Wednesday, August 1, 2007

Faux Gras

Laura Hampton alerted me to this Wall Street Journal article about some chefs who are attempting to sidestep persecution by animal rights activists by making fake pate de foie gras with chicken liver. Boy, did this article ever bring me back to the days when i was first learning to cook the haute cuisine and the only kind of foie gras that was available was in a tin and none too easy to get. I used to make truffled chicken liver pate and use it for Tournedos Rossini and Chateaubriand en croute et al. It tasted pretty good but nothing at all like the real thing.
In any case these chefs who think they are going to get a pass from the animal rights folks are not facing up to reality. Once the Humane Soiciety, PETA and the rest are finished wiping out the foie gras industry they will, choose a new meat product to target. And who is to say that it will not be chicken?

No Geese Were Hurt In the Making Of This 'Faux Gras' -


Emily said...

Do you think there might be some benefit to at least making changes to the meat production industry? Perhaps I'm naive, but there's got to be a middle ground where animals aren't tortured (apologies for the histrionic verbage) and we still get to eat tasty meat.

Robert said...

Faux Gras is just a lame cop out for the chefs that dont want to fight against such B.S.from Peta and or are too ignorant to teach there customers that there is nothing wrong with the real stuff.

Jennie/Tikka said...

What specifically is it that these groups are so very upset about? Forgetting la gavage for a minute, I recall a co-worker from many years back who was morbidly obese. She sought a doctor because she wasn't feeling well. It was discovered that her liver was beginning to resemble a foie gras due to her incredibly high-in-fat diet. Now, she didn't get into specifics with me about why she sought out a doctor's help (who naturally advised her to change her diet) but neither was she struggling through agony and pain either - that much I know. She was able to show up at work just fine with perhaps some moments of lethargy, but that was about it.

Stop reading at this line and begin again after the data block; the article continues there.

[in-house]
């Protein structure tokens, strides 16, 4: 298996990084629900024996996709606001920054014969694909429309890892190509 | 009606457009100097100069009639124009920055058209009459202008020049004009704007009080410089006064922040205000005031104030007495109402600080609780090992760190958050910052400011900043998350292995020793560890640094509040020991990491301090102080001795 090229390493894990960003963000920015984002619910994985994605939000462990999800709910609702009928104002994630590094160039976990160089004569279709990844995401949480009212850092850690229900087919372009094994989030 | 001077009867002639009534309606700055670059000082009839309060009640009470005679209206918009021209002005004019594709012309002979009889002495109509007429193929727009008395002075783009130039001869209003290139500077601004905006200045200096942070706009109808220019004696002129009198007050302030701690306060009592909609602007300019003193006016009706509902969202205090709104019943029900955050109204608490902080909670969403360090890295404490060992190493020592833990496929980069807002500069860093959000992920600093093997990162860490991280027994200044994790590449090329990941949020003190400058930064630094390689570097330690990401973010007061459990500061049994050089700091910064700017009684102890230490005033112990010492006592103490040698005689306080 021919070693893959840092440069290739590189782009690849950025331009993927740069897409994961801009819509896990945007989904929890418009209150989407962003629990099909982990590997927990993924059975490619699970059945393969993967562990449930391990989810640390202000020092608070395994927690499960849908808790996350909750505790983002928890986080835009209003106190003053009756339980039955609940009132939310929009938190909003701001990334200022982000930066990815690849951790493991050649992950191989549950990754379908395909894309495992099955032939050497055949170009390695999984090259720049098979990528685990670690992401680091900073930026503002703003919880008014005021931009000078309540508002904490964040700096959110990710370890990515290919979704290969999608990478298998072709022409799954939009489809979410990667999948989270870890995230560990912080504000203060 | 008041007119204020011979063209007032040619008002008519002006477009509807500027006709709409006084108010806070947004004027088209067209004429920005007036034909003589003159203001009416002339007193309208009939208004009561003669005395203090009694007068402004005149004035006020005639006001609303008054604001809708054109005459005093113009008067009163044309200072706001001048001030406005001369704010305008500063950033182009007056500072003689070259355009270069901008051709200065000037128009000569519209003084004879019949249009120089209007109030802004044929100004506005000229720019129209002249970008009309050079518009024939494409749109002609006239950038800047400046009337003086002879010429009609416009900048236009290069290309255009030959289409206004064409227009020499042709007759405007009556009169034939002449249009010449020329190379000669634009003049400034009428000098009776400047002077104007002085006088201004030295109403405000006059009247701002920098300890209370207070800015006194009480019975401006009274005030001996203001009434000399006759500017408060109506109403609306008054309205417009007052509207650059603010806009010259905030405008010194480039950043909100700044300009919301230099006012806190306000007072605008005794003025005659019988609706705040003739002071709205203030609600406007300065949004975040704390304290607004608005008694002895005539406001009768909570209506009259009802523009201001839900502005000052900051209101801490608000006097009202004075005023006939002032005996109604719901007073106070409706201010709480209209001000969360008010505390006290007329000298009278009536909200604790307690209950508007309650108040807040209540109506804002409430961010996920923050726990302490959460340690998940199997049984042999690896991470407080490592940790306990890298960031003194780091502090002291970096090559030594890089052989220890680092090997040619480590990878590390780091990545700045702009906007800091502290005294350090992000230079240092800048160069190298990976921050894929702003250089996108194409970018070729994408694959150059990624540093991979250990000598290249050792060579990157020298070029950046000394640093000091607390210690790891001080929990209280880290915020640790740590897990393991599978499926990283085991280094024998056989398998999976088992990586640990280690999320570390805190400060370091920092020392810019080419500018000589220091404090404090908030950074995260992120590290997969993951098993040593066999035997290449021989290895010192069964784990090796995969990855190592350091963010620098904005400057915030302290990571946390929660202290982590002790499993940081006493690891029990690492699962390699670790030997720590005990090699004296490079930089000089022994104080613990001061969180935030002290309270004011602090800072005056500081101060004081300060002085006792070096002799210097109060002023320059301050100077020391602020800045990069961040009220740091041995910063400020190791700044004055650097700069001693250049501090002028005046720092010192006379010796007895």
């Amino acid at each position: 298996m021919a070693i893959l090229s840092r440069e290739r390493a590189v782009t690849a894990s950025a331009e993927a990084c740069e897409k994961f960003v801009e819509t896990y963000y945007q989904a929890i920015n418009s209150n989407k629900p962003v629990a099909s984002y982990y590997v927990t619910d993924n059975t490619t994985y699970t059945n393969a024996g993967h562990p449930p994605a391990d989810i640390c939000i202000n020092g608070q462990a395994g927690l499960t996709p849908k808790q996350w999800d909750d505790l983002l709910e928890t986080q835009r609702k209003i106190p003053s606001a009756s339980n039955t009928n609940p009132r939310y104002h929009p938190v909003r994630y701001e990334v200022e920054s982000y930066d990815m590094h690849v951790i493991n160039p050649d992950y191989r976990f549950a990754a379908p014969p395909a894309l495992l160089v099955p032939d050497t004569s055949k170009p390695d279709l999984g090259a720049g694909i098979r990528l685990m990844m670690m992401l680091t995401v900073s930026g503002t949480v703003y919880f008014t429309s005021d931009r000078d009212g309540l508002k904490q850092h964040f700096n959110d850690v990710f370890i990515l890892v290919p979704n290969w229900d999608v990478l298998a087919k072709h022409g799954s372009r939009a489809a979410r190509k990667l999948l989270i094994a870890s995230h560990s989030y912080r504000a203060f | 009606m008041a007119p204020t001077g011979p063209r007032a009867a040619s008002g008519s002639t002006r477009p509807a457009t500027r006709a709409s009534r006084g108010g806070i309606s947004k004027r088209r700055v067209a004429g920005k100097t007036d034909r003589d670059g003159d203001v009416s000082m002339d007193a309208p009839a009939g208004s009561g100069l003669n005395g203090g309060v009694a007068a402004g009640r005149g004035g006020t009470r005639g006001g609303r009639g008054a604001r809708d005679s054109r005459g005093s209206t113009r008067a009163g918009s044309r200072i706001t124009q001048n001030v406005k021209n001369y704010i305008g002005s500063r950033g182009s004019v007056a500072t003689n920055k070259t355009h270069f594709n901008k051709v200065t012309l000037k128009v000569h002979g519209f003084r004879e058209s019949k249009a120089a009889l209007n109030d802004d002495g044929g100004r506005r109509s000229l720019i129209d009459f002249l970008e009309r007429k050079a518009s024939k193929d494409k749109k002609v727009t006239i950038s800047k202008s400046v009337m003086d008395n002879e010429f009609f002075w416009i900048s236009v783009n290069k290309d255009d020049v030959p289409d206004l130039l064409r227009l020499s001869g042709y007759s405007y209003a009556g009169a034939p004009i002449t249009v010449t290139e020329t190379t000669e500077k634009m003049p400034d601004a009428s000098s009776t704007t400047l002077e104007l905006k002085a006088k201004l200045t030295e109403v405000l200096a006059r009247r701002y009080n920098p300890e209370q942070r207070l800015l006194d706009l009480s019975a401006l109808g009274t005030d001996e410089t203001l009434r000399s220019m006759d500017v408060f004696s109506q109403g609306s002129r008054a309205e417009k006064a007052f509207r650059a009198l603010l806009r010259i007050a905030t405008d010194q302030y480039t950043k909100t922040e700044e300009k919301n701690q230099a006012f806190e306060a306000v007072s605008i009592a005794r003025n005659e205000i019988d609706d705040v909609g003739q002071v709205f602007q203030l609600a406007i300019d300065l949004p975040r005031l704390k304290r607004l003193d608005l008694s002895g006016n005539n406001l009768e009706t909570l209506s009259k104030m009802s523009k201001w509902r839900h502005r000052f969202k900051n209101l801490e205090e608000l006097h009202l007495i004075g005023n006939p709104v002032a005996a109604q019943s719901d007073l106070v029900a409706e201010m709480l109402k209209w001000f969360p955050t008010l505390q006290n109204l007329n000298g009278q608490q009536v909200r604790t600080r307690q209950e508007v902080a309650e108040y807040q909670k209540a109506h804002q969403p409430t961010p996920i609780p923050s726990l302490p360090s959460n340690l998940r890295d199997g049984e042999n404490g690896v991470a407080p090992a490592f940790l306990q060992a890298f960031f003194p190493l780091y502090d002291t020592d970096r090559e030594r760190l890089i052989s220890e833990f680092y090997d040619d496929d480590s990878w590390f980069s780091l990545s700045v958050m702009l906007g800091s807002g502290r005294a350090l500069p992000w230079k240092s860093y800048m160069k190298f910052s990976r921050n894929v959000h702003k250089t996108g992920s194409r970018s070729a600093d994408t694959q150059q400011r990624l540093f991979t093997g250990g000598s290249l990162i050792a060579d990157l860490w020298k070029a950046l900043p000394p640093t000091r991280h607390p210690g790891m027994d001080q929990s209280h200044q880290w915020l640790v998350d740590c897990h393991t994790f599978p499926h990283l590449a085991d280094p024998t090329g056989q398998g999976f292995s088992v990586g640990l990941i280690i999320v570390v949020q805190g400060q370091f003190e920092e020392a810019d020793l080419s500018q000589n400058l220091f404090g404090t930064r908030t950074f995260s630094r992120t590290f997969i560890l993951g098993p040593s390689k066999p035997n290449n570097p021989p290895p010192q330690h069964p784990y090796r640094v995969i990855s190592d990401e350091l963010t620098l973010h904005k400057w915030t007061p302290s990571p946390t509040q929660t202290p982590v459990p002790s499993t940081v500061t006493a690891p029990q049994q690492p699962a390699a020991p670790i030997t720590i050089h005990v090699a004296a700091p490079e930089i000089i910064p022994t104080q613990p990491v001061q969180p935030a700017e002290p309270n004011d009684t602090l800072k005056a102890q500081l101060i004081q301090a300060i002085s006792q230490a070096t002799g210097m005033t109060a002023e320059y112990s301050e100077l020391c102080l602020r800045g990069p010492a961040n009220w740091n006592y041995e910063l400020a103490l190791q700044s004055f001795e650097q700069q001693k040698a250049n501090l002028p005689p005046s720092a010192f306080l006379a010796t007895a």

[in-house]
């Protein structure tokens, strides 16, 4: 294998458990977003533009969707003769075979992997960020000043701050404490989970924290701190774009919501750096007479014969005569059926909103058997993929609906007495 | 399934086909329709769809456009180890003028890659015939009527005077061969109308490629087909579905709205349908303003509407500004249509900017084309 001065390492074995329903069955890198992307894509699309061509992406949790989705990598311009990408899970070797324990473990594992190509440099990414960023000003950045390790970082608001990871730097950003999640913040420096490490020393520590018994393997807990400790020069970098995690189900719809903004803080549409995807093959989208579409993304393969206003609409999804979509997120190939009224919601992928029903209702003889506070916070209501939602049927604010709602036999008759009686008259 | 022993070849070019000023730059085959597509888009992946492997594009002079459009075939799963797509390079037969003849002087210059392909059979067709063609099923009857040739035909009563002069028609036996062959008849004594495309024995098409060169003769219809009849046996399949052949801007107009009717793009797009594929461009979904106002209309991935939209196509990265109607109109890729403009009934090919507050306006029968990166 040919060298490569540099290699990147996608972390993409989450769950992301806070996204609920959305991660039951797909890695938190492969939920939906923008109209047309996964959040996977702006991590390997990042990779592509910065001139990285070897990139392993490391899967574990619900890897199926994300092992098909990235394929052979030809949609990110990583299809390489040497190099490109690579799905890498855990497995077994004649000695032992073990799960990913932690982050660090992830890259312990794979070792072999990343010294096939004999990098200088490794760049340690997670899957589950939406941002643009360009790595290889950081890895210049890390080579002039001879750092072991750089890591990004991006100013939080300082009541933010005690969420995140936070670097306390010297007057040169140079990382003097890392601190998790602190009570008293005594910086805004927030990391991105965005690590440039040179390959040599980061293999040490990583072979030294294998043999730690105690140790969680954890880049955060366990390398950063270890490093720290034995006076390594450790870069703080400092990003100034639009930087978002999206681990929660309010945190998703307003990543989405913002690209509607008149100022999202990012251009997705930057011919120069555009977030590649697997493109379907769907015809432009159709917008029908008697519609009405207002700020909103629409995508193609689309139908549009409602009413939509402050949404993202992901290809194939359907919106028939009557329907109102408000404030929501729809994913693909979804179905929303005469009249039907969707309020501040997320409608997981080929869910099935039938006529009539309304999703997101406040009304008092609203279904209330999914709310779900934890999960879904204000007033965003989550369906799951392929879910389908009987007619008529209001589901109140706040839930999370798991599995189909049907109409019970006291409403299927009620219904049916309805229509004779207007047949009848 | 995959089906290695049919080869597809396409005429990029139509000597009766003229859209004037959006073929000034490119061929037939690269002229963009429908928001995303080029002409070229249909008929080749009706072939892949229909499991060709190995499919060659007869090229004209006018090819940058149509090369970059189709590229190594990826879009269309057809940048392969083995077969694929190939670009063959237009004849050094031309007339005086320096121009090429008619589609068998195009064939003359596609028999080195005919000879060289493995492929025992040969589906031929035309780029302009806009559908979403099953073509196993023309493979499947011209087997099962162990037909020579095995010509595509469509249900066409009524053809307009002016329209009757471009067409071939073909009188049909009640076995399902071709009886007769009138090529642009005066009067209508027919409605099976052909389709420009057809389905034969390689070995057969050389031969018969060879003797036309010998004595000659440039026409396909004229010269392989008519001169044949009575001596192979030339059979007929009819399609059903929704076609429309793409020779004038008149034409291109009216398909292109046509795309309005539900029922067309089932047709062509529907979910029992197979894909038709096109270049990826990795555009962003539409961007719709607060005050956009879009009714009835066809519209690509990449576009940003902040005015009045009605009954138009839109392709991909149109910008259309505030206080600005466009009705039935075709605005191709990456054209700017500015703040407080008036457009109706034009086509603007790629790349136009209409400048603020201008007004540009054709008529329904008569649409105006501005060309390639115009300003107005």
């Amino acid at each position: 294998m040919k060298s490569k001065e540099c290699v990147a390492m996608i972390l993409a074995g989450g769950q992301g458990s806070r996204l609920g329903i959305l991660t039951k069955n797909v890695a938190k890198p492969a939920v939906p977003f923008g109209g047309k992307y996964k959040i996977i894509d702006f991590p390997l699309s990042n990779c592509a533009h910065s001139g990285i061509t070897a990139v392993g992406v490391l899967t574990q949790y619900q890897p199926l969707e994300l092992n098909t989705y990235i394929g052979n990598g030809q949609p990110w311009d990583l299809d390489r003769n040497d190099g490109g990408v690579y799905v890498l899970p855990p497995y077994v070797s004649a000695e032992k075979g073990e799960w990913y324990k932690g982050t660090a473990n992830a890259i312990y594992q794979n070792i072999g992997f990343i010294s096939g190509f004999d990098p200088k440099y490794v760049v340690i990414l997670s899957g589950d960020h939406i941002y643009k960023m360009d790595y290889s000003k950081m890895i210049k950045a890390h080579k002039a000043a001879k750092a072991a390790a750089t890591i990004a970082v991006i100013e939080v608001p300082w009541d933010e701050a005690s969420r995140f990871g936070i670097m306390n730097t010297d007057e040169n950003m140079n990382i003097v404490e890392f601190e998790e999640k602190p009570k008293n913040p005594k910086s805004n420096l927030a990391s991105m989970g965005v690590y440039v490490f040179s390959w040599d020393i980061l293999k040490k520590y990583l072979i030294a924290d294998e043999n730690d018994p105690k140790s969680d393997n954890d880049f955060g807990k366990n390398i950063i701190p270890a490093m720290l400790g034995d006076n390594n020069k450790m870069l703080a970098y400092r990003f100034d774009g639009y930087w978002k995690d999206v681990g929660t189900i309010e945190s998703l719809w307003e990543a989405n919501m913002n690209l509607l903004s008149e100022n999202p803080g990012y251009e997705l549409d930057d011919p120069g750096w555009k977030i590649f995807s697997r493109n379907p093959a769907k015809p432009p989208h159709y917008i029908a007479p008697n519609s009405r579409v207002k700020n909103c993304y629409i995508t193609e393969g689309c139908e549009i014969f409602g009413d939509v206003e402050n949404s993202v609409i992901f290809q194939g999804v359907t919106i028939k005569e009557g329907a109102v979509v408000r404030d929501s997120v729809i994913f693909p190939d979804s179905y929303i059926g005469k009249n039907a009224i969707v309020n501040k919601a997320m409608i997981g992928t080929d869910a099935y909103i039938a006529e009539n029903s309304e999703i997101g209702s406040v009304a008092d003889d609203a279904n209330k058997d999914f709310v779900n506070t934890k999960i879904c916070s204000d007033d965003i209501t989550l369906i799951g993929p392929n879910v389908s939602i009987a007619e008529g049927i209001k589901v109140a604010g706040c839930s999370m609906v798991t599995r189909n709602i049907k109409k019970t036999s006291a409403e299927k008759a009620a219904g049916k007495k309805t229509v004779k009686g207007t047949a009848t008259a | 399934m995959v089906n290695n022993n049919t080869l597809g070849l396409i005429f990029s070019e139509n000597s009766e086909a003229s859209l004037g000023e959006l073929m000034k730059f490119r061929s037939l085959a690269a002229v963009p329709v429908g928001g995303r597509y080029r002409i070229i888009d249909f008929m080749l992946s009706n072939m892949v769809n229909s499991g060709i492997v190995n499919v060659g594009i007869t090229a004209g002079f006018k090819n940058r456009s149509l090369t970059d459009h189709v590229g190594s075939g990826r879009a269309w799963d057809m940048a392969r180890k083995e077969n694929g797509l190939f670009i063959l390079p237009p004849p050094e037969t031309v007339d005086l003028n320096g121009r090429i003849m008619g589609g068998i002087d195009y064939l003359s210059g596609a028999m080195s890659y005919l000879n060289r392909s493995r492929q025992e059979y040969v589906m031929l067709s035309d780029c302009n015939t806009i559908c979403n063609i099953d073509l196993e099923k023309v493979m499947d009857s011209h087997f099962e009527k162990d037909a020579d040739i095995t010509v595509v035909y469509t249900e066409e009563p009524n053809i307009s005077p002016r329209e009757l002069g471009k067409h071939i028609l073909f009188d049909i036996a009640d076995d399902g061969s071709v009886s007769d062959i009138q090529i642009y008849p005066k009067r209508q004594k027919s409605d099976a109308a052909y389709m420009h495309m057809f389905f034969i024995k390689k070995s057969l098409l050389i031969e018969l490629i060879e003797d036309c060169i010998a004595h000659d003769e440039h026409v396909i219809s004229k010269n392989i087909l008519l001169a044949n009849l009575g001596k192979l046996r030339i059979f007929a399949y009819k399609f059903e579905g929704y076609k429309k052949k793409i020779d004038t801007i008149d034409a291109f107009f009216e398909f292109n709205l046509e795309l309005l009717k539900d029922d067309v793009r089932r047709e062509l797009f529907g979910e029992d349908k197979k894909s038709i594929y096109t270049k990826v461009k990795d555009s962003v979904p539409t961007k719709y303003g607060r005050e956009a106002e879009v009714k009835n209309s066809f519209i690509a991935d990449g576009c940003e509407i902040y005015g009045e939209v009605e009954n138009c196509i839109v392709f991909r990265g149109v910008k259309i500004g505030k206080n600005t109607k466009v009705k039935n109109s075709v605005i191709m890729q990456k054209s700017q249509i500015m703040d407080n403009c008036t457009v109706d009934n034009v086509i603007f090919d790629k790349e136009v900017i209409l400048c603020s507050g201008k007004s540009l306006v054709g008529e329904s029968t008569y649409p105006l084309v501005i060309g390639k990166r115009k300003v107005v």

We can't ask ducks and geese how they're feeling, but I was able to ask this woman....and it wasn't particularly bad.

She changed her diet, decided to lose weight, and become a generally more healthy person. The nearly becoming a human foie gras wasn't the hellish torture that its being made out to be, in my opinion.

Bob del Grosso said...

I want to see big changes in the way that meat is produced. And frankly, I'm not all that comfortable with the way that most animals are raised -even moulard ducks. But the thing that flips me out about the anti-foie gras movement is that it's real goal is not to make the industry more human but to eliminate it. That's something that I not comfortable with at all.

If lessening the violence of the foie industry was really what they were after, they'd be spearheading ways to make more it more"humane." Instead they've opted to destroy the market and are now suing the producers with the intention (I believe) of bankrupting them.

sfchin said...

Jennie, careful with the anthropomorphizing. A common argument against the animal rights position against foie gras is that they appeal to human notions of discomfort in describing the act of forcing a tube down a duck's throat. Your argument that your obese co-worker was not in discomfort is just as specious.


Emily said...

Thanks for clarifying, Bob. I totally see your point now and I'm right there with you. By eliminating the industry altogether, they're not only destroying the livelihoods of the producers, but also infringing upon the rights of consumers.